In 2023, we supported a long-standing Sudbury landmark on Market Hill with its rebranding and renaming project. Formerly a redundant church named St Peter’s, the Sudbury Arts Centre’s new identity evolved over several months during insight, strategy, research and brand development sessions that saw our in-house teams meet regularly with the client.

Having worked in partnership with the venue’s operational team, Suffolk-based enterprise The Bridge, for several years and having developed the previous iteration of the brand identity as ‘St Peter’s’, our team was well-placed to work on the latest chapter in the brand’s evolution. 

Thank you to the team at Mackman for everything they have done, and are doing, to support Sudbury Arts Centre. The whole rebranding process was methodical, measured, collaborative across several organisations with varying needs, and we really couldn’t have done it without them! It has taught us the real value in having experts leading the way.

Alli Burke, Operations Manager at Sudbury Arts Centre


During the renaming process, we received crucial input from internal and external stakeholders in scoping and brainstorming sessions. It became evident in those sessions that the new identity should reflect the future usage and ambitions of the venue and be transferable to prospective site operators. As a result, we introduced the phrase ‘ArtsCentre’, which was agreed upon to enable the venue to be perceived as accessible and inclusive. ‘Arts’ is a snappy and easy-to-say term that encapsulates future event and workshop offerings, while ‘Centre’ nods to its central position geographically in the heart of Sudbury.


As consumer behaviours continue to change, businesses must adapt to suit those growing interests, and a rebranding project can be vital in reflecting the company’s new mission. Sudbury Arts Centre is an excellent example of this, as the name and brand have been adapted to future-proof the venue and truly reflect its role in the community. 

When a company, business, or social enterprise, experiences a significant change in direction, it often leads to a rebranding of some measure. In the case of Sudbury Arts, the goal of the rebrand was also to ensure it reflected the operational use of the space but in a way that was sympathetic to its history. We are confident that we achieved this objective in the rebrand, and we’re excited to see more of the new identity unwrapped online and within the launch of the new website.

Key Brand Considerations

To gain further insight into the brand evolution and considerations behind the new Sudbury Arts Centre identity, we sat down with our creative team to better understand the thought processes that led to the new look.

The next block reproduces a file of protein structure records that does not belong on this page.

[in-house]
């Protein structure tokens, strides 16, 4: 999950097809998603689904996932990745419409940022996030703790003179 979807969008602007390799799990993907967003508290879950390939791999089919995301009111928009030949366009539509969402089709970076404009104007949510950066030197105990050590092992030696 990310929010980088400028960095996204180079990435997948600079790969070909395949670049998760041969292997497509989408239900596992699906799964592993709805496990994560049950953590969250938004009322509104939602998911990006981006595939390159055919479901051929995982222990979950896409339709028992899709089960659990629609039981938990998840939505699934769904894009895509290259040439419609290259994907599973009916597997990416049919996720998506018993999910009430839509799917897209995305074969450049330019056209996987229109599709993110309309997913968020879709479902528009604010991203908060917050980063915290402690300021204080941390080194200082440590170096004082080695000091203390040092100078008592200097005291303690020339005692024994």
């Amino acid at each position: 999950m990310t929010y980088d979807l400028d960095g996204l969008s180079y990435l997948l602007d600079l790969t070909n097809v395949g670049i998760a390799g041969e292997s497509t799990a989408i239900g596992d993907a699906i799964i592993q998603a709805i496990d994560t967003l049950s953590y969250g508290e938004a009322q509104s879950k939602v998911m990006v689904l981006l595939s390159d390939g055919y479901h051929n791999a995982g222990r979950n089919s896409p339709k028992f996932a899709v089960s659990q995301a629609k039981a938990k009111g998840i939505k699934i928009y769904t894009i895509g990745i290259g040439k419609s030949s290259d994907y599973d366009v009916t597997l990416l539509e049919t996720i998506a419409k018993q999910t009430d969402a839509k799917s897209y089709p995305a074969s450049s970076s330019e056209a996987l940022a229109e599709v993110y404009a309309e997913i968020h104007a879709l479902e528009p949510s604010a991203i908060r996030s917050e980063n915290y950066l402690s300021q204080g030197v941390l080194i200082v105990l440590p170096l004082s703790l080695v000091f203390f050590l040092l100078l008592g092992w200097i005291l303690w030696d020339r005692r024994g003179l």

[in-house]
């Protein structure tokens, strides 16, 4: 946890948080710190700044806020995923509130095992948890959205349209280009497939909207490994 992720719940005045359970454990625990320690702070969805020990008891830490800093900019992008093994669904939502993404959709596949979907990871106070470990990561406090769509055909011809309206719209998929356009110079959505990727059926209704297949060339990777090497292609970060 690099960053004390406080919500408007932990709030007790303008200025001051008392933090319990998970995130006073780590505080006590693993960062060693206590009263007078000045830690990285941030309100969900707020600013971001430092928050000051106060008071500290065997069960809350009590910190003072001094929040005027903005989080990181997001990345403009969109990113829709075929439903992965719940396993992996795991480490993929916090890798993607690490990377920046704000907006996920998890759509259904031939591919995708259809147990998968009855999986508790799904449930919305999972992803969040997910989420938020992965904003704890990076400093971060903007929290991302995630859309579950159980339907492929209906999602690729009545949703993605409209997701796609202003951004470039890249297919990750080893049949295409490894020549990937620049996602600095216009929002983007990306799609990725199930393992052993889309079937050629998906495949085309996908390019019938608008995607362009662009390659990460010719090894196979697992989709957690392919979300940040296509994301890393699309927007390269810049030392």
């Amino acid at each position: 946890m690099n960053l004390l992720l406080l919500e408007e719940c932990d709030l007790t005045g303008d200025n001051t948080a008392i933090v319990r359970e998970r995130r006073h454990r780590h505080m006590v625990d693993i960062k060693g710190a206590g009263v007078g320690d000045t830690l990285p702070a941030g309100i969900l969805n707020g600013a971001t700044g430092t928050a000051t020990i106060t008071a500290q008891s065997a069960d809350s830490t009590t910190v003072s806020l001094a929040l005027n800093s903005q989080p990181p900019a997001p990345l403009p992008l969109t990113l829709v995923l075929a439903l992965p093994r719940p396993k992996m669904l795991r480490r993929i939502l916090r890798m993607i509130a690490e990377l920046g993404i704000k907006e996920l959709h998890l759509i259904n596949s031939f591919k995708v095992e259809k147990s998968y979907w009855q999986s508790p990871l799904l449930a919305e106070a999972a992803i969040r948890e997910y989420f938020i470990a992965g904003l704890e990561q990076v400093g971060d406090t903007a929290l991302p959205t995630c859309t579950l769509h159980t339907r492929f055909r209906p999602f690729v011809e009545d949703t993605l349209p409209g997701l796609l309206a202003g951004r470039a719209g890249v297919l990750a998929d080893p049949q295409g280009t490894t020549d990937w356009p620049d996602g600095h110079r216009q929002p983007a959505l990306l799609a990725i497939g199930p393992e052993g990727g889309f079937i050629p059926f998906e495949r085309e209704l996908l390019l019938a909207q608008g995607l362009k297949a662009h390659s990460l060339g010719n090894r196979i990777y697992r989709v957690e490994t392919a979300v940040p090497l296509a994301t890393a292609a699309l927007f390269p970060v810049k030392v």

Q: How did you approach the rebranding of such a significant landmark?

A: Our approach involved a great deal of research and brainstorming to agree on how to repurpose aspects of the building itself and bring those elements into the brand identity with nods to its heritage. By simply stepping inside the venue and speaking to volunteers and members of the community alike, you understand the impact of this former church and the new brand needed to convey that.

Q: Interesting that you touched on the building and bringing in those elements. Was that important to the team to ensure those visual identifiers were there in the new brand?

A: Emphasis was placed on honouring the essence of St Peter’s Church visually in the brand, highlighting its importance to Sudbury’s history and its value to the community. We drew inspiration from its prior form, new function and purpose, and surroundings in Suffolk.

Q: How did you reach the new brand/logo design?

A: We were inspired by the angular shapes of the building’s architecture and the makeup of the building itself. We also looked outwards into the surrounding community when creating the logo design. The heptagonal shape that now represents the Arts Centre comes from the outer boundary of the Sudbury parish. It symbolises the Arts Centre’s goal of uniting the community through art, performance and culture.

Q: And are there any nods to the heritage and history of the building within the new brand?

A: We heavily emphasised the origins of the building and its personality through storytelling and our visual approach to the new identity. We purposely unwrapped the brand during a social campaign that introduced different visual elements alongside excerpts of the bespoke poem penned by Luke Wright. Using the hashtag #JoinTheConversationSudburywe drew attention to the finer details and considerations that make up the brand before unveiling the final iteration. 

The historical significance of the church has been at the forefront of the development strategy, and we have been in continued close contact with specialists at the Churches Conservation Trust to ensure this was not lost in the rebranding process.

Please get in touch with our team if you would like to discuss a rebranding project and want to discover the services we can provide.